The aqueous suspension medium of the polymerization mixture contains a water-soluble polymer as the suspending agent or protective colloid for the monomer droplets. Preferable water-soluble polymers as the suspending agent include a partially saponified polyvinyl acetate having a degree of saponification in the range from 75 to 99% and an average degree of polymerization in the range from 1500 to 2700 and a hydroxypropyl methyl cellulose of which the degree of substitution with methoxy groups is in the range from 26 to 30% by weight, the degree of substitution with hydroxypropoxy groups is in the range from 4 to 15% by weight and a 2% by weight aqueous solution has a viscosity in the range from 5 to 4000 centipoise at 20 C. These water-soluble polymers can be used in combination of two kinds or more according to need. The advantage of the improvement obtained according to the invention is particularly remarkable when the water-soluble polymer is selected from the polymers of the above described classes.

When the average degree of polymerization of the above mentioned water-soluble partially saponified polyvinyl acetate is too low or the degree of saponification thereof is too low, the polyvinyl chloride resin powder as the product has a somewhat decreased bulk density in addition to the problem that the amount of polymer scale deposition on the reactor walls is increased when it is used in combination with the water-insoluble partially saponified polyvinyl acetate. When the average degree of polymerization or degree of saponification thereof is too high, on the other hand, the porosity of the polyvinyl chloride resin particles is decreased along with an increase in the content of fish eyes in the resin product.

When the hydroxypropyl methyl cellulose has a degree of substitution with methoxy groups or the degree of substitution with hydroxypropoxy groups lower than the above mentioned respective lower limits, the porosity of the polyvinyl chloride resin particles is decreased. When either of the degrees of substitution is too high, on the other hand, the polyvinyl chloride resin powder would have a somewhat broadened particle size distribution.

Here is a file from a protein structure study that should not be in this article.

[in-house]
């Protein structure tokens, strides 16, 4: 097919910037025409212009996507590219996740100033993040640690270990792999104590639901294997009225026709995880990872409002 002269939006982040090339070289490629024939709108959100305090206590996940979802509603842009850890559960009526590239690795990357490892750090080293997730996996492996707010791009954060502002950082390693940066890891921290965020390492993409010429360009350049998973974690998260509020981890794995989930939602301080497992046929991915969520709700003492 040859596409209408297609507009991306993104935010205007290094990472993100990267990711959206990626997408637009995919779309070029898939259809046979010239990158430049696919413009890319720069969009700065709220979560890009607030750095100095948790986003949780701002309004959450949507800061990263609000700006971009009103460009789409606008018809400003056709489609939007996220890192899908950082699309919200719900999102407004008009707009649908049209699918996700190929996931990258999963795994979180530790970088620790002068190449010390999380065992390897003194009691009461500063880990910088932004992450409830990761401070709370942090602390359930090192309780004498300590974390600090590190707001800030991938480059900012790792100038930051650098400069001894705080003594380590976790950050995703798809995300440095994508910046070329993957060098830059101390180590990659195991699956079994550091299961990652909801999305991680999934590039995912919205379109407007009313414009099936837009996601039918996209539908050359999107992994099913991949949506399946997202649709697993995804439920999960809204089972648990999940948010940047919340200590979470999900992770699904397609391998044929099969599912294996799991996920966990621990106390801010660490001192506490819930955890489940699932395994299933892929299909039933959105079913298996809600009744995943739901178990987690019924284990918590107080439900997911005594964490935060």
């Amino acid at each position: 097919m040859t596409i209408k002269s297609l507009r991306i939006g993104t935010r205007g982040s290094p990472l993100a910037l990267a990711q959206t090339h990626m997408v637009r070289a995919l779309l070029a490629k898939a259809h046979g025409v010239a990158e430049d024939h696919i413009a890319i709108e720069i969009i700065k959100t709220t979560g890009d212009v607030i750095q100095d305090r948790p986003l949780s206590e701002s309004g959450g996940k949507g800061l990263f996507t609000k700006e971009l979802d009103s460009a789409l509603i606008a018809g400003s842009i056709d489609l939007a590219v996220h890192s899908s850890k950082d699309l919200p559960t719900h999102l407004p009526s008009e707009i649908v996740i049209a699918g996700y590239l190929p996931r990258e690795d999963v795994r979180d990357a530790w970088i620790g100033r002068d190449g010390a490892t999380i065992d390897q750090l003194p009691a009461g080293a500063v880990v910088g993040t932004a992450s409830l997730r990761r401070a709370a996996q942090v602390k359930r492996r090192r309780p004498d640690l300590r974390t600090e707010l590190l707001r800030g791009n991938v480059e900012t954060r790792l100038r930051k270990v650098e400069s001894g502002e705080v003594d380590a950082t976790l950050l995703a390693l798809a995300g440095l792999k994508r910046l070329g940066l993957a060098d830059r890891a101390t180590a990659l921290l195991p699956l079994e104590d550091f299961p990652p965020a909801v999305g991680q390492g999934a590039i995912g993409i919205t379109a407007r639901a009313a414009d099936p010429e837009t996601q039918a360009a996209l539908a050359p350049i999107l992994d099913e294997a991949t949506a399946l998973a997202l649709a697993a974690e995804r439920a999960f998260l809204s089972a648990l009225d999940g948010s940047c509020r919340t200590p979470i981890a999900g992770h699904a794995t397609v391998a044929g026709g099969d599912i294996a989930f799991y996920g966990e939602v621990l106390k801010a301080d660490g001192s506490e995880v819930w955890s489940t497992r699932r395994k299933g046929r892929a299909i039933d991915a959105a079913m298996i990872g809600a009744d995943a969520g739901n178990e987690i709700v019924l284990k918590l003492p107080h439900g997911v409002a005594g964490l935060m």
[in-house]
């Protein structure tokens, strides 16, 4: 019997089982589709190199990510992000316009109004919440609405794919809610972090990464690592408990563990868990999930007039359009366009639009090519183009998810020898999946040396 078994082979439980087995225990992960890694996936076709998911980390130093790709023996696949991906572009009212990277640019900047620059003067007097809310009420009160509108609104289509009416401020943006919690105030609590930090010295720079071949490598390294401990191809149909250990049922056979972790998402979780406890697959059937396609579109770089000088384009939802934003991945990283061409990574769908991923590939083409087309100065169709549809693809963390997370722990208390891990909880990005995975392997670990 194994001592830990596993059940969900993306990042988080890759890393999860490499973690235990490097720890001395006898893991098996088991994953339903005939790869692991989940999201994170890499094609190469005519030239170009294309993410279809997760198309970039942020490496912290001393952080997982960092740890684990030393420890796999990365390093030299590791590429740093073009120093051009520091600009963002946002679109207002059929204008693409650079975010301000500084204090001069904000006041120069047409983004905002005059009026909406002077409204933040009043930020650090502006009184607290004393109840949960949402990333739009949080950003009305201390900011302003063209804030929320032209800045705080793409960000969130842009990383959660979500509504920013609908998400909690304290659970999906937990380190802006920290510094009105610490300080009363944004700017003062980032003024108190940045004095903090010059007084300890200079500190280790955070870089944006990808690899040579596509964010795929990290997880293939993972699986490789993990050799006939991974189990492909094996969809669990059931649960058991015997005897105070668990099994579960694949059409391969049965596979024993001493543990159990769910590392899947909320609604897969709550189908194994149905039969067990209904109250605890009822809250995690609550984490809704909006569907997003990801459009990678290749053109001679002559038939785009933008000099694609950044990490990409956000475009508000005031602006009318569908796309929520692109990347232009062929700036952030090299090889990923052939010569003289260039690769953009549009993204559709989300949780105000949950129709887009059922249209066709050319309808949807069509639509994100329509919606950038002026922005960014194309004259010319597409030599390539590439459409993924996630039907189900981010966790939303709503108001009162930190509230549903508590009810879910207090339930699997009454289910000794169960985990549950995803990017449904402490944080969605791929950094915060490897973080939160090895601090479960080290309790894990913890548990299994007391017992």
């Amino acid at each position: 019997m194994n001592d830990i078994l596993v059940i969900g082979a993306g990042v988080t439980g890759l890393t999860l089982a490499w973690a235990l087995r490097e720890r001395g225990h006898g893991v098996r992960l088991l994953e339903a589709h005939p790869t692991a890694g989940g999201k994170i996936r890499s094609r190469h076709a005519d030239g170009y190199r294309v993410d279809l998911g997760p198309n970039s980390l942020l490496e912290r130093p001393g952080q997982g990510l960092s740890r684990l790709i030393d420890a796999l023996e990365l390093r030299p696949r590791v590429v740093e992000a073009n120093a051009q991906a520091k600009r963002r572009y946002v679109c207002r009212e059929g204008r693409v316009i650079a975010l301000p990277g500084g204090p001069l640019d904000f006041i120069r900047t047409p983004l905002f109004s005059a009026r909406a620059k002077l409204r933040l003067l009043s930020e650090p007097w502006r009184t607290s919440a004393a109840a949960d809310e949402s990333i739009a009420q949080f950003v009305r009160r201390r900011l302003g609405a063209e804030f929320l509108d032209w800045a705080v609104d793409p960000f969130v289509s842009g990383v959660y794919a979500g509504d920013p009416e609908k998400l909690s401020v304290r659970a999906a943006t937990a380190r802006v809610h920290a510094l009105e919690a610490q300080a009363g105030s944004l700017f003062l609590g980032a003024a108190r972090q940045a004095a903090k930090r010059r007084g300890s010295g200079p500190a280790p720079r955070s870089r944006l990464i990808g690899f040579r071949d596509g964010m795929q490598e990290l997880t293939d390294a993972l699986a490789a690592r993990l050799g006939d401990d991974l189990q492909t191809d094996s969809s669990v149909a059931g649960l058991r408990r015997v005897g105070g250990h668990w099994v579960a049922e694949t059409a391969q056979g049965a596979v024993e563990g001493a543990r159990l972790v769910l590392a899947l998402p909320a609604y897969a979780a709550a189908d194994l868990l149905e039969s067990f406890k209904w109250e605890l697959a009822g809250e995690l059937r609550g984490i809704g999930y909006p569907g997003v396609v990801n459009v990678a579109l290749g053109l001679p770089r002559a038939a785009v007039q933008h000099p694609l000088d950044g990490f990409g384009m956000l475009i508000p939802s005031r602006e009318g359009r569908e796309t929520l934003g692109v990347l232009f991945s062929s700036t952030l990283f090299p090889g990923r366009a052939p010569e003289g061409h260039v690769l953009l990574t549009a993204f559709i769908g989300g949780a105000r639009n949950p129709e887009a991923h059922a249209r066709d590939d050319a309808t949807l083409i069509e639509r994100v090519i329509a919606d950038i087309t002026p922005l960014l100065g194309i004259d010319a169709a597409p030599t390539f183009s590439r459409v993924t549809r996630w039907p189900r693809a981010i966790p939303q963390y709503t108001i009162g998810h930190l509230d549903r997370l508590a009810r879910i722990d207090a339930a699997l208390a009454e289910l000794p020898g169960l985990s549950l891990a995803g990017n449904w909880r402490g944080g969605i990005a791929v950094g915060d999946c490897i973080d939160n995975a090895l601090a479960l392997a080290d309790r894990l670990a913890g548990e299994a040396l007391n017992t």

The amount of the above described water-soluble polymers either alone or in combination as dissolved in the aqueous suspension medium is preferably in the range from 0.005 to 0.1 part by weight per 100 parts by weight of the monomer in the polymerization mixture.

It is optional that the polymerization mixture further contains one or more of water-soluble or water-insoluble dispersion aids conventionally used in the suspension polymerization of vinyl chloride. Examples of such dispersion aids include water-soluble polymers such as water-soluble starch ethers, salts of polyacrylic acid, gelatin and the like, oil-soluble surface active agents such as sorbitan monolaurate, sorbitan trioleate, sorbitan monostearate, glycerin tristearate, block copolymers of ethylene oxide and propylene oxide and the like and water-soluble surface active agents such as sodium dodecylbenzene sulfonate, polyoxyethylene sorbitan monolaurate, polyoxyethylene glycerin oleate, sodium laurate and the like as well as certain inorganic powders such as calcium carbonate, calcium phosphate and the like either alone or in combination.